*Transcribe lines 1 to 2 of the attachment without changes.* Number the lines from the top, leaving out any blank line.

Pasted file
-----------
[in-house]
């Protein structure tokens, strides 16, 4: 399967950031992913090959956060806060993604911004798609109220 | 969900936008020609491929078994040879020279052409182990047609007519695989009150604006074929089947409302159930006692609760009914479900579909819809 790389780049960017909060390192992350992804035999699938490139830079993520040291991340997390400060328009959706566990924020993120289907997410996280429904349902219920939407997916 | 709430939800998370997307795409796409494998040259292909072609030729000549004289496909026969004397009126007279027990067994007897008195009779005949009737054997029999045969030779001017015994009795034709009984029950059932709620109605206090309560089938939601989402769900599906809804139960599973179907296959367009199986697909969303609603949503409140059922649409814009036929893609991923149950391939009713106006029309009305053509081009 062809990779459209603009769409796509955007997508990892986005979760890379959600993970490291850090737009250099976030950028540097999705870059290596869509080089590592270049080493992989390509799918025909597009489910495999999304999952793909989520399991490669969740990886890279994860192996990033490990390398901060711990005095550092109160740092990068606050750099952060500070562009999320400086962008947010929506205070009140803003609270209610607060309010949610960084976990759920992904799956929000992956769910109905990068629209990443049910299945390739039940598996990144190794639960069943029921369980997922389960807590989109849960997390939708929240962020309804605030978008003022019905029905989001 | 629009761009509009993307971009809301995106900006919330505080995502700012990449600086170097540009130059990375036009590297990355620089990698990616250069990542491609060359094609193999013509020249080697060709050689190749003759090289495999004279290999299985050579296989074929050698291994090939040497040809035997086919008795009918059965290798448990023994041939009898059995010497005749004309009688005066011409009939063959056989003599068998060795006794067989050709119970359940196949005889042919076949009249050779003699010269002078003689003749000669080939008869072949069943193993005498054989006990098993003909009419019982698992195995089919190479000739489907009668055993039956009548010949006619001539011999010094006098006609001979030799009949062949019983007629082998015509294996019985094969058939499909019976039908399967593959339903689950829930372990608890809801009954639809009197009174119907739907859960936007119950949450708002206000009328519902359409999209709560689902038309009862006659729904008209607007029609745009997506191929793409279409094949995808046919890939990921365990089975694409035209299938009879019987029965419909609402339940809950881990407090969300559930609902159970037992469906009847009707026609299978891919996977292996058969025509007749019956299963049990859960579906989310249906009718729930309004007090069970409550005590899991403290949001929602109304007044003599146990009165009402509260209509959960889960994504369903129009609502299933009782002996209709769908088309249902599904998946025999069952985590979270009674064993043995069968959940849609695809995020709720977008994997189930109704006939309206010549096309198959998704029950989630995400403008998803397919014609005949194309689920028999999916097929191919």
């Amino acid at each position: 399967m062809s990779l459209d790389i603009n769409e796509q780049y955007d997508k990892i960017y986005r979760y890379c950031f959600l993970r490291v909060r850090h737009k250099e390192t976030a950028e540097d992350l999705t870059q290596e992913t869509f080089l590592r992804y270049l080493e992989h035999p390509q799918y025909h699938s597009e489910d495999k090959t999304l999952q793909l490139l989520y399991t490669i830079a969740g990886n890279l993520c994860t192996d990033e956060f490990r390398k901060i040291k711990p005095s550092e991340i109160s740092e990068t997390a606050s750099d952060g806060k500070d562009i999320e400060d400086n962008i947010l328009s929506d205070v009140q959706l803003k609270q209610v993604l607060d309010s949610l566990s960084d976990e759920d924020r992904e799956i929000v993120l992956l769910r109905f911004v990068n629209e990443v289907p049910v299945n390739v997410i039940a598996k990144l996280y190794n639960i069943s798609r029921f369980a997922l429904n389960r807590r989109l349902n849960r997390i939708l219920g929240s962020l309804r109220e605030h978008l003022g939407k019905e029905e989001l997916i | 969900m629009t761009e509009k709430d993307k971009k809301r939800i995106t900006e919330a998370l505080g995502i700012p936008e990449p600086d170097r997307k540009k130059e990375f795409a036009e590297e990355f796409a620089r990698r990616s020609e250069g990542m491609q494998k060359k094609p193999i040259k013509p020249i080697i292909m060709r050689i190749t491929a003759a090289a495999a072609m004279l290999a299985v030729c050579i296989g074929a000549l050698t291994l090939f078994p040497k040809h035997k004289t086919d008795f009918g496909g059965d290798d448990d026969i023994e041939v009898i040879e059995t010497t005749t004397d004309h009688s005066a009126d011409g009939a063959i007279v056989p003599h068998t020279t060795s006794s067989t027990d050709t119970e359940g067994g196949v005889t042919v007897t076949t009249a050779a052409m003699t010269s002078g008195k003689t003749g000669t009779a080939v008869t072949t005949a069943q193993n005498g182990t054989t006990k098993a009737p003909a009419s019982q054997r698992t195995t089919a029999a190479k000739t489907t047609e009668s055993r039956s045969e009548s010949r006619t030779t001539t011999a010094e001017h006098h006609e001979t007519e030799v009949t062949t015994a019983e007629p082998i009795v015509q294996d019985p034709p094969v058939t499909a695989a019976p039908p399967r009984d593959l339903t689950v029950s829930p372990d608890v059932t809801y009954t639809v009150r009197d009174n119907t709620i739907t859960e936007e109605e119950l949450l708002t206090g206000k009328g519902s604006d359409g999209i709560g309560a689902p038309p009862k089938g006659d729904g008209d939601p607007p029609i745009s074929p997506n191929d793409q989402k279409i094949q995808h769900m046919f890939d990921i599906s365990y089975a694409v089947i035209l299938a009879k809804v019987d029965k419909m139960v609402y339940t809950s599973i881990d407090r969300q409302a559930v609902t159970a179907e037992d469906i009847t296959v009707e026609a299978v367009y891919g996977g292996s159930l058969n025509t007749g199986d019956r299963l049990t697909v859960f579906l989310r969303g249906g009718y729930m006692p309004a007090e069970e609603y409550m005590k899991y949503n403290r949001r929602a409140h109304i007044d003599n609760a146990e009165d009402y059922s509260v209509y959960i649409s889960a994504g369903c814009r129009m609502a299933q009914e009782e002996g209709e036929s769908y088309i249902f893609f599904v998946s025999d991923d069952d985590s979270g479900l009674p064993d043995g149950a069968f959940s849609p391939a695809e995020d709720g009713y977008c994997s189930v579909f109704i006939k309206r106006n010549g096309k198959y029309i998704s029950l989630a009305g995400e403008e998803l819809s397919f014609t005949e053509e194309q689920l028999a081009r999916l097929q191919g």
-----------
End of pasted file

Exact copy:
[in-house]
């Protein structure tokens, strides 16, 4: 399967950031992913090959956060806060993604911004798609109220 | 969900936008020609491929078994040879020279052409182990047609007519695989009150604006074929089947409302159930006692609760009914479900579909819809 790389780049960017909060390192992350992804035999699938490139830079993520040291991340997390400060328009959706566990924020993120289907997410996280429904349902219920939407997916 | 709430939800998370997307795409796409494998040259292909072609030729000549004289496909026969004397009126007279027990067994007897008195009779005949009737054997029999045969030779001017015994009795034709009984029950059932709620109605206090309560089938939601989402769900599906809804139960599973179907296959367009199986697909969303609603949503409140059922649409814009036929893609991923149950391939009713106006029309009305053509081009 062809990779459209603009769409796509955007997508990892986005979760890379959600993970490291850090737009250099976030950028540097999705870059290596869509080089590592270049080493992989390509799918025909597009489910495999999304999952793909989520399991490669969740990886890279994860192996990033490990390398901060711990005095550092109160740092990068606050750099952060500070562009999320400086962008947010929506205070009140803003609270209610607060309010949610960084976990759920992904799956929000992956769910109905990068629209990443049910299945390739039940598996990144190794639960069943029921369980997922389960807590989109849960997390939708929240962020309804605030978008003022019905029905989001 | 629009761009509009993307971009809301995106900006919330505080995502700012990449600086170097540009130059990375036009590297990355620089990698990616250069990542491609060359094609193999013509020249080697060709050689190749003759090289495999004279290999299985050579296989074929050698291994090939040497040809035997086919008795009918059965290798448990023994041939009898059995010497005749004309009688005066011409009939063959056989003599068998060795006794067989050709119970359940196949005889042919076949009249050779003699010269002078003689003749000669080939008869072949069943193993005498054989006990098993003909009419019982698992195995089919190479000739489907009668055993039956009548010949006619001539011999010094006098006609001979030799009949062949019983007629082998015509294996019985094969058939499909019976039908399967593959339903689950829930372990608890809801009954639809009197009174119907739907859960936007119950949450708002206000009328519902359409999209709560689902038309009862006659729904008209607007029609745009997506191929793409279409094949995808046919890939990921365990089975694409035209299938009879019987029965419909609402339940809950881990407090969300559930609902159970037992469906009847009707026609299978891919996977292996058969025509007749019956299963049990859960579906989310249906009718729930309004007090069970409550005590899991403290949001929602109304007044003599146990009165009402509260209509959960889960994504369903129009609502299933009782002996209709769908088309249902599904998946025999069952985590979270009674064993043995069968959940849609695809995020709720977008994997189930109704006939309206010549096309198959998704029950989630995400403008998803397919014609005949194309689920028999999916097929191919």